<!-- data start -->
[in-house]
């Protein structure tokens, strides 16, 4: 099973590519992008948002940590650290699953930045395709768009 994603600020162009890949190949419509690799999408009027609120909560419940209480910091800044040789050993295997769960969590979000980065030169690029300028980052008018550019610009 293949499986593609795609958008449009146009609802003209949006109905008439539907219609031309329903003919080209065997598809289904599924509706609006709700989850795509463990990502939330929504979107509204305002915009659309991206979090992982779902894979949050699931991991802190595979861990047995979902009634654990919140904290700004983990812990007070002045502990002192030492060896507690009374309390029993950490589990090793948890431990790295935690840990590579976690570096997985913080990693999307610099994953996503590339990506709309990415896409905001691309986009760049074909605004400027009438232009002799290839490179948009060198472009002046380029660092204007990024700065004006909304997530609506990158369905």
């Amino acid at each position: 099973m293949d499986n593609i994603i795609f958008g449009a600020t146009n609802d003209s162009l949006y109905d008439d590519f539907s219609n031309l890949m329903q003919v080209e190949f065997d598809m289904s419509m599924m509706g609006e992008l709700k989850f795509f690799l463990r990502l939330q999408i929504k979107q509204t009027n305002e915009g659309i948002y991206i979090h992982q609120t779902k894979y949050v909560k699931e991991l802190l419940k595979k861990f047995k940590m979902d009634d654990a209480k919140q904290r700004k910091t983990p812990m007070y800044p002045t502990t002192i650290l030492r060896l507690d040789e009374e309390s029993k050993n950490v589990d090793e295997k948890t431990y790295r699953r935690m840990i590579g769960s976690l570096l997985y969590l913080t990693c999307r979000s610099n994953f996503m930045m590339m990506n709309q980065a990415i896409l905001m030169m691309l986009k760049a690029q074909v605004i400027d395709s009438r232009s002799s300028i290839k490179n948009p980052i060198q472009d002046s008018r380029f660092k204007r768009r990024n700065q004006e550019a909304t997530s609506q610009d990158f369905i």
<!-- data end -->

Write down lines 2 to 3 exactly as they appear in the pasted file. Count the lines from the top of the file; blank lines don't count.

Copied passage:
């Protein structure tokens, strides 16, 4: 099973590519992008948002940590650290699953930045395709768009 994603600020162009890949190949419509690799999408009027609120909560419940209480910091800044040789050993295997769960969590979000980065030169690029300028980052008018550019610009 293949499986593609795609958008449009146009609802003209949006109905008439539907219609031309329903003919080209065997598809289904599924509706609006709700989850795509463990990502939330929504979107509204305002915009659309991206979090992982779902894979949050699931991991802190595979861990047995979902009634654990919140904290700004983990812990007070002045502990002192030492060896507690009374309390029993950490589990090793948890431990790295935690840990590579976690570096997985913080990693999307610099994953996503590339990506709309990415896409905001691309986009760049074909605004400027009438232009002799290839490179948009060198472009002046380029660092204007990024700065004006909304997530609506990158369905």
């Amino acid at each position: 099973m293949d499986n593609i994603i795609f958008g449009a600020t146009n609802d003209s162009l949006y109905d008439d590519f539907s219609n031309l890949m329903q003919v080209e190949f065997d598809m289904s419509m599924m509706g609006e992008l709700k989850f795509f690799l463990r990502l939330q999408i929504k979107q509204t009027n305002e915009g659309i948002y991206i979090h992982q609120t779902k894979y949050v909560k699931e991991l802190l419940k595979k861990f047995k940590m979902d009634d654990a209480k919140q904290r700004k910091t983990p812990m007070y800044p002045t502990t002192i650290l030492r060896l507690d040789e009374e309390s029993k050993n950490v589990d090793e295997k948890t431990y790295r699953r935690m840990i590579g769960s976690l570096l997985y969590l913080t990693c999307r979000s610099n994953f996503m930045m590339m990506n709309q980065a990415i896409l905001m030169m691309l986009k760049a690029q074909v605004i400027d395709s009438r232009s002799s300028i290839k490179n948009p980052i060198q472009d002046s008018r380029f660092k204007r768009r990024n700065q004006e550019a909304t997530s609506q610009d990158f369905i």